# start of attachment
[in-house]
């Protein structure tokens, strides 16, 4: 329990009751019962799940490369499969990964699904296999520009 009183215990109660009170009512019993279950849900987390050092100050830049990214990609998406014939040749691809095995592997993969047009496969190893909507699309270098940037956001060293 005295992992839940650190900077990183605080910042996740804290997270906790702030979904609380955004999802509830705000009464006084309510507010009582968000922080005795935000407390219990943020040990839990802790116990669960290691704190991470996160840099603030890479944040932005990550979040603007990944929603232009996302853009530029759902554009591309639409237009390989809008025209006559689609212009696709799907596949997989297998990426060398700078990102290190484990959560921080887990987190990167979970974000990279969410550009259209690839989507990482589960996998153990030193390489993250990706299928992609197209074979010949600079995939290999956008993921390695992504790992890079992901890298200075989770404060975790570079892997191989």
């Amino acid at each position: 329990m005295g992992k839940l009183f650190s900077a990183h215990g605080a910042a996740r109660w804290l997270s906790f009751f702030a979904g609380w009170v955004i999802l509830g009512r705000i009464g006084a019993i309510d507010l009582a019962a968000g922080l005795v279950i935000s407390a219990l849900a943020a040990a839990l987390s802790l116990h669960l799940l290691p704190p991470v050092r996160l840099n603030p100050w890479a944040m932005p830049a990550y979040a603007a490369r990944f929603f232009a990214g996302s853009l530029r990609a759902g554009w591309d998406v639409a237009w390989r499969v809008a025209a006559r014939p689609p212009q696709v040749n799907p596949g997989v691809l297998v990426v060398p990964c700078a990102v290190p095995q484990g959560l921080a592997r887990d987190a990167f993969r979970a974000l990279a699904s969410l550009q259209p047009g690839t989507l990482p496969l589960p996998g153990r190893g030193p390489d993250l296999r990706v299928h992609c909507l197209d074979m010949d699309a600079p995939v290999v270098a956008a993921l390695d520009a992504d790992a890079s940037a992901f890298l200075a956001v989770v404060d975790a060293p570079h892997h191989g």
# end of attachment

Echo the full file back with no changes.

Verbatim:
[in-house]
């Protein structure tokens, strides 16, 4: 329990009751019962799940490369499969990964699904296999520009 009183215990109660009170009512019993279950849900987390050092100050830049990214990609998406014939040749691809095995592997993969047009496969190893909507699309270098940037956001060293 005295992992839940650190900077990183605080910042996740804290997270906790702030979904609380955004999802509830705000009464006084309510507010009582968000922080005795935000407390219990943020040990839990802790116990669960290691704190991470996160840099603030890479944040932005990550979040603007990944929603232009996302853009530029759902554009591309639409237009390989809008025209006559689609212009696709799907596949997989297998990426060398700078990102290190484990959560921080887990987190990167979970974000990279969410550009259209690839989507990482589960996998153990030193390489993250990706299928992609197209074979010949600079995939290999956008993921390695992504790992890079992901890298200075989770404060975790570079892997191989």
């Amino acid at each position: 329990m005295g992992k839940l009183f650190s900077a990183h215990g605080a910042a996740r109660w804290l997270s906790f009751f702030a979904g609380w009170v955004i999802l509830g009512r705000i009464g006084a019993i309510d507010l009582a019962a968000g922080l005795v279950i935000s407390a219990l849900a943020a040990a839990l987390s802790l116990h669960l799940l290691p704190p991470v050092r996160l840099n603030p100050w890479a944040m932005p830049a990550y979040a603007a490369r990944f929603f232009a990214g996302s853009l530029r990609a759902g554009w591309d998406v639409a237009w390989r499969v809008a025209a006559r014939p689609p212009q696709v040749n799907p596949g997989v691809l297998v990426v060398p990964c700078a990102v290190p095995q484990g959560l921080a592997r887990d987190a990167f993969r979970a974000l990279a699904s969410l550009q259209p047009g690839t989507l990482p496969l589960p996998g153990r190893g030193p390489d993250l296999r990706v299928h992609c909507l197209d074979m010949d699309a600079p995939v290999v270098a956008a993921l390695d520009a992504d790992a890079s940037a992901f890298l200075a956001v989770v404060d975790a060293p570079h892997h191989g």